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Monday, 26 November 2018
Page: 11496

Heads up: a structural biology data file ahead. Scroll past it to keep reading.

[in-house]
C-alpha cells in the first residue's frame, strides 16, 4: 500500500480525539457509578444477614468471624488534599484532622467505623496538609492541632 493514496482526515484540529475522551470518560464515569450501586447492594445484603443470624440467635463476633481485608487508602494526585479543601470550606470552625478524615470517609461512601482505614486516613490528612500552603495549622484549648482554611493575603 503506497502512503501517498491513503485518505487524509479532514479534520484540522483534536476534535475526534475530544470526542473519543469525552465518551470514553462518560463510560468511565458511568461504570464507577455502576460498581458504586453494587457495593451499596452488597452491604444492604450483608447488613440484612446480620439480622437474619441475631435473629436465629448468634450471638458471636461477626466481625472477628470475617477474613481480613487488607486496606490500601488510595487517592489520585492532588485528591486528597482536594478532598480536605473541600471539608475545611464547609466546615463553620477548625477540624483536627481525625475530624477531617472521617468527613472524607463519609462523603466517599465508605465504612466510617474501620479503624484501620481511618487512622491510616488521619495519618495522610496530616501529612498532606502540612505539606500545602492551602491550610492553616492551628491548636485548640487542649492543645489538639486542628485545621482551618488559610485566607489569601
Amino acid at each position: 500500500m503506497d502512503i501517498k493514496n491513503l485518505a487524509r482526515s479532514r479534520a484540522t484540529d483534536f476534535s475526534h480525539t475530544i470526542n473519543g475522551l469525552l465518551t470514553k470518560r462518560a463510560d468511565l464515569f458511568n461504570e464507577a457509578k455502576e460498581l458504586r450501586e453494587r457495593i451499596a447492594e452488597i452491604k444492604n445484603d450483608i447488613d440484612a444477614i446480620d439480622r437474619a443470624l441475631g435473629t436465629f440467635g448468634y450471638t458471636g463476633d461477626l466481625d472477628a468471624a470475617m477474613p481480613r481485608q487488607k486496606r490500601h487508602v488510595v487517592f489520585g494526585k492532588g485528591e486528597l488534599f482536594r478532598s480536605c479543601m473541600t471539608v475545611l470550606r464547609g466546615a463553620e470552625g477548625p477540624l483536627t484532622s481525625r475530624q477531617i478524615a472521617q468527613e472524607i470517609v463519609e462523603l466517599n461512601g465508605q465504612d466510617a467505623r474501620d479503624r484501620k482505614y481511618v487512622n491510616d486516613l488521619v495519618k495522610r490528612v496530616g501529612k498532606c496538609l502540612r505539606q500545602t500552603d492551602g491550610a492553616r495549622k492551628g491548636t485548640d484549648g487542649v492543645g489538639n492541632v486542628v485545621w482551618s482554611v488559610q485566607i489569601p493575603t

Mr JOYCE (New England) (16:26): Cyprinus carpio, the European carp, is one of the worst pests in Australian waterways. At times it is up to between 80 per cent and 90 per cent of the biomass. That means that, if you weighed everything in the river, between 80 per cent and 90 per cent of it would be carp. It's a great disappointment that I hear of the loss of Matt Barwick, who was in charge of the carp eradication scheme. I now feel that this scheme is stalling, and that is a very bad outcome. We were looking at the release of the CyHV-3, the carp herpes virus. It has 65 per cent and above mortality. This would have had a decisive effect on reducing the environmental pressures on so many sections of the river. They believe that because of the remarkable fecundity of carp this could be a one-hit wonder. I would like to note that, if we had that attitude with rabbits, we wouldn't have released the calicivirus or myxoma virus—and for prickly pear we wouldn't have released the moth. We have to at least give the rivers some chance of revitalisation. It's better to have a one-hit wonder than no hit at all. I note the mutation of viruses. If a virus does become ineffective because of herd immunity, you can always find the next strain to take over.